Thursday, July 10, 2014

X-MEN Episode Thirty-Four - September 21, 1996

No Mutant is an Island
Written by Sandy Scesny

Summary:  Distraught over Phoenix’s death, Cyclops quits the X-Men and travels to his childhood home, the McNeil Orphanage.  He’s reunited with Sarah, a childhood friend who now runs the orphanage.  She reveals that local businessman Zebediah Kilgrave has adopted several children.  Cyclops is suspicious when Kilgrave’s latest foster-child, Rusty, refuses to return home with him.  Eventually, Cyclops discovers that Kilgrave is using his persuasion powers to gain political influence, and to brainwash his foster-children to join him as mutant supremacists.  Cyclops defeats Kilgrave, realizing he has a responsibility to use his powers to help others.  He returns to the X-Men, just as a Cerebro scan announces Phoenix is alive.

Continuity Notes:  
  • Zebediah Kilgrave is the Purple Man, a villain from the early days of Daredevil that’s occasionally resurrected.  He covers his purple skin with makeup and gloves in the cartoon.
  • Other mutants adopted by Kilgrave include Boom-Boom, Skids, and Wiz Kid (only referred to as “Taki” in the episode).  It’s an ’89 Handbook Update extravaganza.

“Um, Actually…”:  The name of Cyclops’ orphanage in the comics is “The State Home for Foundlings,” located in Nebraska.  Rusty is also much younger in the cartoon, as he appears to be thirteen at most in this episode.  Rusty’s first appearance in the comics involved him joining the Navy and almost hooking up with a prostitute.  Finally, Purple Man is not a mutant.

Saban Quality:  The animation in this episode is consistently wonky, but my favorite screw-up would be the fire hydrants in Cyclops’ hometown that are the size of beer cans.

Production Note:  A different version of this episode, one with numerous animation corrections, aired in Europe.  Also, the closing credits are back to the montage.

Review:  Boy, this was certainly worth waiting two years for, wasn’t it?  Yes, we’ve finally reached “No Mutant is an Island,” the infamous episode that screwed up the X-Men’s animated continuity forever, and has the distinction of being perhaps the only episode animated in China.  I can’t imagine what exactly is in this episode that generated two years worth of corrections, since it’s one of the most pedestrian plots in the history of the series.  The credits list “Hung Ying, China” as the animation studio, which is presumably the Hong Ying Animation I see listed online.  It’s my understanding that Chinese animation was considered the lowest of the dregs back in the ‘90s.  Considering the budget the show was often forced to deal with, I can’t say I’m shocked X-Men eventually ended up in China, but it is surprising that one of the rare episodes with a significant continuity point from this era was sent to this studio.  I will say that, as odd as the episode often looks, there is a bounce to the animation that the AKOM episodes usually lack.  And the X-Men gathering for Phoenix’s wake in the opening don’t look so bad; off-model, but not ridiculously so.  As the episode progresses, however, it’s clear that this style doesn’t suit an action cartoon at all, and the number of animation errors is simply ridiculous.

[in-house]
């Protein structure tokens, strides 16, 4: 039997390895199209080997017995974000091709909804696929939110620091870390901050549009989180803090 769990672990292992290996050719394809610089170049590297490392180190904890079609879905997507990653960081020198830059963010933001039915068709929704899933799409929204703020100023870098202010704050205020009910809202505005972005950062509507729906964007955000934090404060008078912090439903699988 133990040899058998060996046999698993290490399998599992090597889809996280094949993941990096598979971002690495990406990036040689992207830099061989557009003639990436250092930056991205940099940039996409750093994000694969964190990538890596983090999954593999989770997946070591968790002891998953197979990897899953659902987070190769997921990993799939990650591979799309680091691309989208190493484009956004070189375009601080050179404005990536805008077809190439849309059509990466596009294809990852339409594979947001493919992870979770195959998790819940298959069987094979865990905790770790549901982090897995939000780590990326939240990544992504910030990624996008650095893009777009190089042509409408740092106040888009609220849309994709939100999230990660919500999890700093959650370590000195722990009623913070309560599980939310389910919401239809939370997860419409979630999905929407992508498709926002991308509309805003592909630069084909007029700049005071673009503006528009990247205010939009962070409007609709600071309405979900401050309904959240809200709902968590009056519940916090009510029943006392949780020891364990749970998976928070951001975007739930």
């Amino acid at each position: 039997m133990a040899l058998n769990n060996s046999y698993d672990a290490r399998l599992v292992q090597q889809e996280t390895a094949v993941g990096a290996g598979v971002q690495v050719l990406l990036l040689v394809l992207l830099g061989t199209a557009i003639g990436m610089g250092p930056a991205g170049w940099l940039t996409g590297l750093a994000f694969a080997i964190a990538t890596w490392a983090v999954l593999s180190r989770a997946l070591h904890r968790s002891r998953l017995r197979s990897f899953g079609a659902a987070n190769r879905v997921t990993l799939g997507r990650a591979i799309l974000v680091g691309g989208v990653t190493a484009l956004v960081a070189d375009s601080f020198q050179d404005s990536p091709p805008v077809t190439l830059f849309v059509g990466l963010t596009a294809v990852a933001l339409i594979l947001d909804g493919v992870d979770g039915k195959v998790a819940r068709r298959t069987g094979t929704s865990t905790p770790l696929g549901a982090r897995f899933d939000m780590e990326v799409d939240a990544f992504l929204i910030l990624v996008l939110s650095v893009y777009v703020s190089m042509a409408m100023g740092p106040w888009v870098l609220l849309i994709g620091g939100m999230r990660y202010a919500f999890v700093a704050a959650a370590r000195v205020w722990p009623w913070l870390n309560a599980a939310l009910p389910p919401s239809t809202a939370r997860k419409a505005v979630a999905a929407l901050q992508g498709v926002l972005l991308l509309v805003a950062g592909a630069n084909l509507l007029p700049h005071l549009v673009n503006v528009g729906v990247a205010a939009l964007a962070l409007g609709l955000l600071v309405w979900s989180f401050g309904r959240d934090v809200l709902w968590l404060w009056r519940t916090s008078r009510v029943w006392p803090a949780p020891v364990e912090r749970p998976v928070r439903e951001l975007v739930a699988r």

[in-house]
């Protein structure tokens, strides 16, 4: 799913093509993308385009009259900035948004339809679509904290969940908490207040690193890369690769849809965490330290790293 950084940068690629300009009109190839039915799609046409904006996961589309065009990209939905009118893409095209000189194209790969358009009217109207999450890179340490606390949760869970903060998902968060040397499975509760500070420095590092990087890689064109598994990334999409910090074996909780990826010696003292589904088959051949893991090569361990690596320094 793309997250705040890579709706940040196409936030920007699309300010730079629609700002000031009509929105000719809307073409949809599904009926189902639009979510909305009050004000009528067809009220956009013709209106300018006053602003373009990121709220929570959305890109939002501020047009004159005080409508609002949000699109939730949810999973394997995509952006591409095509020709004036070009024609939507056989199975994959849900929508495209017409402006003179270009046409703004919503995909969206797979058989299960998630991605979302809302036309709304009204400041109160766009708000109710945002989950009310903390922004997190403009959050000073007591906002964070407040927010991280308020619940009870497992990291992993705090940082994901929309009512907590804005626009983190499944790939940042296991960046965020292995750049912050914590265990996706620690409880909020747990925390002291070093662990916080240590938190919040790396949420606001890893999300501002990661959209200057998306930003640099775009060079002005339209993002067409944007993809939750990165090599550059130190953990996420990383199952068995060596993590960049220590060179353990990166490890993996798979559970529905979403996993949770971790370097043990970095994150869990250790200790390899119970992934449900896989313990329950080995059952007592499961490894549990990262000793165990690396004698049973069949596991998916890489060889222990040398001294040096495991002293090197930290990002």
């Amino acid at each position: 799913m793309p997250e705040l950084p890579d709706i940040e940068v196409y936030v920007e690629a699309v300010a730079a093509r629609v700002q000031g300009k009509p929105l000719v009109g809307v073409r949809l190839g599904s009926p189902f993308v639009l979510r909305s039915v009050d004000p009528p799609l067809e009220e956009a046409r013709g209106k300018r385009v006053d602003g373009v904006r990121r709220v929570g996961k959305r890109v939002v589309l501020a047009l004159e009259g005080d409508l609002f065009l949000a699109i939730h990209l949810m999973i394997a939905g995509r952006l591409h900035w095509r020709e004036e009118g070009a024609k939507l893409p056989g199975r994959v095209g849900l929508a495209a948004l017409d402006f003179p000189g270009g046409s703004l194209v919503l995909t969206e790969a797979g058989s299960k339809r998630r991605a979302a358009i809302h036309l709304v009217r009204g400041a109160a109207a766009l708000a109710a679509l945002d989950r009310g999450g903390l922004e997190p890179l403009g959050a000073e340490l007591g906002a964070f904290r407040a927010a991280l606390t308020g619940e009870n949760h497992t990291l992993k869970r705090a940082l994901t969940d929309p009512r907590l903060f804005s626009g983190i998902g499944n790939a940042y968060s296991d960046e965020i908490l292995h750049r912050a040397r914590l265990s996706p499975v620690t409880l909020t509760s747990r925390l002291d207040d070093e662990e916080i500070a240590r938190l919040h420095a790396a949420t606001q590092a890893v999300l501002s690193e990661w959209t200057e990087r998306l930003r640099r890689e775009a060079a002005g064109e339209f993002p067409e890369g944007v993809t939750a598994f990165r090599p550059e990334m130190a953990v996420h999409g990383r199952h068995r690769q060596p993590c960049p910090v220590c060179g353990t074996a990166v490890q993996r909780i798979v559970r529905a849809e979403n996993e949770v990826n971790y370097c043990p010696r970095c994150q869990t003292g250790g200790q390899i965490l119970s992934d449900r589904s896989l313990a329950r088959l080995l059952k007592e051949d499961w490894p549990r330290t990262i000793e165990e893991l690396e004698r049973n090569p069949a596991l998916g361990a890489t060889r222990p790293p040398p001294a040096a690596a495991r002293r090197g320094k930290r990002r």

As for the plot, it’s one more Cyclops story that finds him in a small town from his past that’s holding a secret, with yet another evil Xavier analogue that’s turning mutants against humans as the villain.  Did anyone not notice the similarities between this plot and the “Secrets…” episode?  Is this really the only Cyclops story the producers could conceive?  This is Cyclops’ mourning episode, yet he spends very little time reacting to Jean’s “death” and most of the episode dealing with this sub-Matlock level plot involving a corrupt businessman, the governor, and the construction of a hydroelectric dam.  Introducing Sarah as a potential new love interest is also an odd choice, given that Cyclops has just left Jean’s memorial and the producers knew she was going to be revived in the episode’s final scene anyway.  It is fun to see some more mutants you’d never expect to see appear in the cartoon, and Norm Spencer delivers one of his better Cyclops performances, but why are we getting another Cyclops in a small town story, with yet another obscure villain that X-fans probably don’t even recognize?  If Rusty and Skids are going to be introduced, why not make Stryfe the story’s villain?  This is a Cyclops story, after all, so he’d actually be perfect.

Credit to for the screencaps.

1 comment:

A Painter said...

I always wonder why they didn't use Mesmero for this episode. Same basic powers, and he's an actual X-Men villain to boot!

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